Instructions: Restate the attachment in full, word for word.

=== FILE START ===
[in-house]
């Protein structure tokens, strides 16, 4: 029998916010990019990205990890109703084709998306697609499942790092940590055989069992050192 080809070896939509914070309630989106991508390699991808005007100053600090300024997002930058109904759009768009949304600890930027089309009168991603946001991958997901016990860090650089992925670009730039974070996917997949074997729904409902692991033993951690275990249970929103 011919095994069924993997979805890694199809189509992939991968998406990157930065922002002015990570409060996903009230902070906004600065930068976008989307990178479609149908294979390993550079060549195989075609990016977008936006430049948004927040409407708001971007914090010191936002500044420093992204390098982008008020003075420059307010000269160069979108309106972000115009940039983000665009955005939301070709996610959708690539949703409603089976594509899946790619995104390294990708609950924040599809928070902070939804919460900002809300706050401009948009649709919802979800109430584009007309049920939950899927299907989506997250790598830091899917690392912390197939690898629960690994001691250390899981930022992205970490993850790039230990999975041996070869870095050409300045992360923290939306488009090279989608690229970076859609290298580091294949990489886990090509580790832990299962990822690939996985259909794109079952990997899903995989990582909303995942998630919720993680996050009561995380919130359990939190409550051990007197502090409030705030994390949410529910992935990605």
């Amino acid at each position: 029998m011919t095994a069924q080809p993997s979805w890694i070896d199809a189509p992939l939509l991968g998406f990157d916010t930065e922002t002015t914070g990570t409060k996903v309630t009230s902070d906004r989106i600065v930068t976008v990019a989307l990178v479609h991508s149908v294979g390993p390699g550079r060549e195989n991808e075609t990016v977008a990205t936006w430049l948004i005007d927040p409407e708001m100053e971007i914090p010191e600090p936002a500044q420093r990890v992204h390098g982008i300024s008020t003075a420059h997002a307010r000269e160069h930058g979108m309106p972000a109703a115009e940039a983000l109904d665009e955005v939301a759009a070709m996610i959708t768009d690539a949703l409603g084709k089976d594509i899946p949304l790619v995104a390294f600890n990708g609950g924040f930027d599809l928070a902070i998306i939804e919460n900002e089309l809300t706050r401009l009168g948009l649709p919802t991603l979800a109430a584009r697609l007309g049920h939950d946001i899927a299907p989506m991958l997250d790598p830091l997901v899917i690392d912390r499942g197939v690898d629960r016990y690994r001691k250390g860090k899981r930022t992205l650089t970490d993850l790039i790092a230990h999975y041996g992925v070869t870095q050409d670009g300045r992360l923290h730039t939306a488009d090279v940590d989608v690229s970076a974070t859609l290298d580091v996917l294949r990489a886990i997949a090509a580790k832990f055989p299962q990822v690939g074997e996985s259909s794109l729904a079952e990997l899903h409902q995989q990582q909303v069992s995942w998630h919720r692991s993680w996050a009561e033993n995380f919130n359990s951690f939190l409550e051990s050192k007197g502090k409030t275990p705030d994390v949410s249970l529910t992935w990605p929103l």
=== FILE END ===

[in-house]
């Protein structure tokens, strides 16, 4: 029998916010990019990205990890109703084709998306697609499942790092940590055989069992050192 080809070896939509914070309630989106991508390699991808005007100053600090300024997002930058109904759009768009949304600890930027089309009168991603946001991958997901016990860090650089992925670009730039974070996917997949074997729904409902692991033993951690275990249970929103 011919095994069924993997979805890694199809189509992939991968998406990157930065922002002015990570409060996903009230902070906004600065930068976008989307990178479609149908294979390993550079060549195989075609990016977008936006430049948004927040409407708001971007914090010191936002500044420093992204390098982008008020003075420059307010000269160069979108309106972000115009940039983000665009955005939301070709996610959708690539949703409603089976594509899946790619995104390294990708609950924040599809928070902070939804919460900002809300706050401009948009649709919802979800109430584009007309049920939950899927299907989506997250790598830091899917690392912390197939690898629960690994001691250390899981930022992205970490993850790039230990999975041996070869870095050409300045992360923290939306488009090279989608690229970076859609290298580091294949990489886990090509580790832990299962990822690939996985259909794109079952990997899903995989990582909303995942998630919720993680996050009561995380919130359990939190409550051990007197502090409030705030994390949410529910992935990605």
């Amino acid at each position: 029998m011919t095994a069924q080809p993997s979805w890694i070896d199809a189509p992939l939509l991968g998406f990157d916010t930065e922002t002015t914070g990570t409060k996903v309630t009230s902070d906004r989106i600065v930068t976008v990019a989307l990178v479609h991508s149908v294979g390993p390699g550079r060549e195989n991808e075609t990016v977008a990205t936006w430049l948004i005007d927040p409407e708001m100053e971007i914090p010191e600090p936002a500044q420093r990890v992204h390098g982008i300024s008020t003075a420059h997002a307010r000269e160069h930058g979108m309106p972000a109703a115009e940039a983000l109904d665009e955005v939301a759009a070709m996610i959708t768009d690539a949703l409603g084709k089976d594509i899946p949304l790619v995104a390294f600890n990708g609950g924040f930027d599809l928070a902070i998306i939804e919460n900002e089309l809300t706050r401009l009168g948009l649709p919802t991603l979800a109430a584009r697609l007309g049920h939950d946001i899927a299907p989506m991958l997250d790598p830091l997901v899917i690392d912390r499942g197939v690898d629960r016990y690994r001691k250390g860090k899981r930022t992205l650089t970490d993850l790039i790092a230990h999975y041996g992925v070869t870095q050409d670009g300045r992360l923290h730039t939306a488009d090279v940590d989608v690229s970076a974070t859609l290298d580091v996917l294949r990489a886990i997949a090509a580790k832990f055989p299962q990822v690939g074997e996985s259909s794109l729904a079952e990997l899903h409902q995989q990582q909303v069992s995942w998630h919720r692991s993680w996050a009561e033993n995380f919130n359990s951690f939190l409550e051990s050192k007197g502090k409030t275990p705030d994390v949410s249970l529910t992935w990605p929103l």